By Executive Director Paul Stein
When I began my career in education as a teacher in the late 1970s, a close friend and fellow teacher faced a dilemma. After approaching the administration and board of the Boston-area private school where he worked, Eric Rofes was told that if he were to come out as gay, he would be fired. Unwilling to agree to hide his identity, he lost his job.
He later went on to write a book about it, and found a more welcoming school where he and his students together wrote and published the then acclaimed The Kids Book of Divorce, The Kids Book about Parents, and The Kids Book about Death and Dying. He became an activist, a professor and author of many books on schooling, AIDS, sexuality, the gay community and more before passing away at 51 years of age.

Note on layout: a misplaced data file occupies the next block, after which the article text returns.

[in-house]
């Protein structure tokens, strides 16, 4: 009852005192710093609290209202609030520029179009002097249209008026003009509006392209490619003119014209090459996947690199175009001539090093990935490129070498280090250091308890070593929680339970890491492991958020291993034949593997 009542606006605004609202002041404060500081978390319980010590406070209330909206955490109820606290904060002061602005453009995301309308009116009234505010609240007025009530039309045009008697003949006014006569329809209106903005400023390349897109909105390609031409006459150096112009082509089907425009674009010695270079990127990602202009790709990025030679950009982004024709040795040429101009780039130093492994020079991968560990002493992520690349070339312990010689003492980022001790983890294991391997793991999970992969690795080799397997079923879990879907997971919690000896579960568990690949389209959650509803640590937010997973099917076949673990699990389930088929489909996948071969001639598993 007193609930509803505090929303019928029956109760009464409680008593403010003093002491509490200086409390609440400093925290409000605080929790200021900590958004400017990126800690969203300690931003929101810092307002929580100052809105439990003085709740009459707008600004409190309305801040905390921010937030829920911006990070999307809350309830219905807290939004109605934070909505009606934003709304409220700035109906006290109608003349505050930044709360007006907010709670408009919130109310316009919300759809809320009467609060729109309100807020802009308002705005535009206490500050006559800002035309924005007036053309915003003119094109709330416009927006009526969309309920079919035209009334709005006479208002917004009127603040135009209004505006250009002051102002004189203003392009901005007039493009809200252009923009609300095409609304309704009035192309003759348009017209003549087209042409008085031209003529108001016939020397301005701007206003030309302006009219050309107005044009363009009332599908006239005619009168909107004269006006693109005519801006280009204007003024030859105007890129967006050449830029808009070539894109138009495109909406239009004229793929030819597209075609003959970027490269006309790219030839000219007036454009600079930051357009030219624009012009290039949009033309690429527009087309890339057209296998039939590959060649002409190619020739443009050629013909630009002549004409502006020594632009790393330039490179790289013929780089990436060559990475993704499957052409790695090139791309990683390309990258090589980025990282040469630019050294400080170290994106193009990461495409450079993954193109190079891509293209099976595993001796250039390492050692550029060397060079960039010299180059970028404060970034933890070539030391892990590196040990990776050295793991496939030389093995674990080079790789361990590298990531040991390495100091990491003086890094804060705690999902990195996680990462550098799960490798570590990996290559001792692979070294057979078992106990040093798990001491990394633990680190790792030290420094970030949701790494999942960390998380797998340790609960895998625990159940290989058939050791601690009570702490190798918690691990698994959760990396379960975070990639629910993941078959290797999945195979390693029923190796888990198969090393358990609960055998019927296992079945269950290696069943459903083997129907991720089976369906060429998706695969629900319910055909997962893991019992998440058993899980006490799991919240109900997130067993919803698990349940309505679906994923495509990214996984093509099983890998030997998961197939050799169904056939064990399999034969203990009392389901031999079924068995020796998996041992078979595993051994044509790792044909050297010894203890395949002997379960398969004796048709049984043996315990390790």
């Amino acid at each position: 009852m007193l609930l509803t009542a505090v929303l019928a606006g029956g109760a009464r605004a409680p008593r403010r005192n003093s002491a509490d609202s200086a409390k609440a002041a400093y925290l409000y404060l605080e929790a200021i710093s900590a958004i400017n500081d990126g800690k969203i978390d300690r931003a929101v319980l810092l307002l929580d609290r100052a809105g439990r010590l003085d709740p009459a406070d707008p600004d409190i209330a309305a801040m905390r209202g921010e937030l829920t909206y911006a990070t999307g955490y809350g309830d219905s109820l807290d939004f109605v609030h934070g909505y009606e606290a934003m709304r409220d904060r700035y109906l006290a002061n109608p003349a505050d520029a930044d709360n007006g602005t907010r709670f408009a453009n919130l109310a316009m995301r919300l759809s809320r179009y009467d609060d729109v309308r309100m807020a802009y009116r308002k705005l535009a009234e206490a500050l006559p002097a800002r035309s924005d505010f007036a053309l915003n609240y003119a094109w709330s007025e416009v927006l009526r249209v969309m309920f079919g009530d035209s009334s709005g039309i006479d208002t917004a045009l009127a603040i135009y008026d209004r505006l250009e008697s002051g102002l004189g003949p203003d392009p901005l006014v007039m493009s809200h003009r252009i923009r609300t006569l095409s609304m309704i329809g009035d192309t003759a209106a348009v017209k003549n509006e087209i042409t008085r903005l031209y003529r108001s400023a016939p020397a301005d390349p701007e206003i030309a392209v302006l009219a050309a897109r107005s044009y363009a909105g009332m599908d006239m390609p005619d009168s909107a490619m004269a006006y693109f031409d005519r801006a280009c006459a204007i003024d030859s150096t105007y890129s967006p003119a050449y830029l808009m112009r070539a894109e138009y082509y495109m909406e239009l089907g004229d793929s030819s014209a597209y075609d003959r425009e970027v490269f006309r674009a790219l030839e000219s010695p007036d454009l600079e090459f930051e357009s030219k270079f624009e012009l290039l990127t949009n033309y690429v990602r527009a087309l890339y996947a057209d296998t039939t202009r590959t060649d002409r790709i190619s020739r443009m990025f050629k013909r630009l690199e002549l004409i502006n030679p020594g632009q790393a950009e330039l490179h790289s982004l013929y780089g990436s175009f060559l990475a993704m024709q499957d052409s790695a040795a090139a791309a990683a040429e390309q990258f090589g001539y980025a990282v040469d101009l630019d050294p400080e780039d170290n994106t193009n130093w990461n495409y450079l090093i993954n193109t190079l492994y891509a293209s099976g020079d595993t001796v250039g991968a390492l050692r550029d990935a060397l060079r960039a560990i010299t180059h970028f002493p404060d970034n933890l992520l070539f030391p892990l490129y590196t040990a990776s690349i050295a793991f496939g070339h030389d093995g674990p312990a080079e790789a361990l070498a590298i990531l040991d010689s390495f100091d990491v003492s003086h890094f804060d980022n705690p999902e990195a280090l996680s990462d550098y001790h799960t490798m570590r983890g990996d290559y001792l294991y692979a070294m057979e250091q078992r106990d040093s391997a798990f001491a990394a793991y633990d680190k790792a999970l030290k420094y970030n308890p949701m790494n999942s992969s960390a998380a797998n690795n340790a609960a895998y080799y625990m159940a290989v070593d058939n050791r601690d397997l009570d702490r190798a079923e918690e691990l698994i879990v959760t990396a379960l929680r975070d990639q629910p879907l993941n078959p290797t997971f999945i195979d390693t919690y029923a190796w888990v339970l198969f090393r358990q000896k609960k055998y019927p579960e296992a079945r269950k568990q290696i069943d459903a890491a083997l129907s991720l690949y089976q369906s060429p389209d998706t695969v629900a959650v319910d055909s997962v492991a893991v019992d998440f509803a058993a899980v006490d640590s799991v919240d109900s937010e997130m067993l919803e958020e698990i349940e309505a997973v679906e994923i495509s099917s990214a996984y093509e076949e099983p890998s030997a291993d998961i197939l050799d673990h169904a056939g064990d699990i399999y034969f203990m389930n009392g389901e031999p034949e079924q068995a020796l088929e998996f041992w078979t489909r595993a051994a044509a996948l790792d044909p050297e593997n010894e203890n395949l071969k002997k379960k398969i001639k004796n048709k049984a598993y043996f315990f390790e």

At Schools for Children, we often speak about how important it is that each one of our schools serves as an inclusive community. This is a core value.
I initially wrote this blog as part of a Schools for Children spring 2021 eNewsletter that outlined the work we are doing to assure that our schools are inclusive of LGBTQ+ students, parents and staff members. As I wrote this, I could not help but to think of how times have changed since I started out in the classroom. I thought of how my friend’s voice, in concert with many others, was part of the reason for this change.
Rather than silence voices and stifle lives, our schools and programs work to welcome and empower them. This leads to both individual fulfillment and healthier communities.
The work is not finished by any means, and it is not easy. In a small way, we want posts like this and our newsletters to continue to give voice to the importance of that work.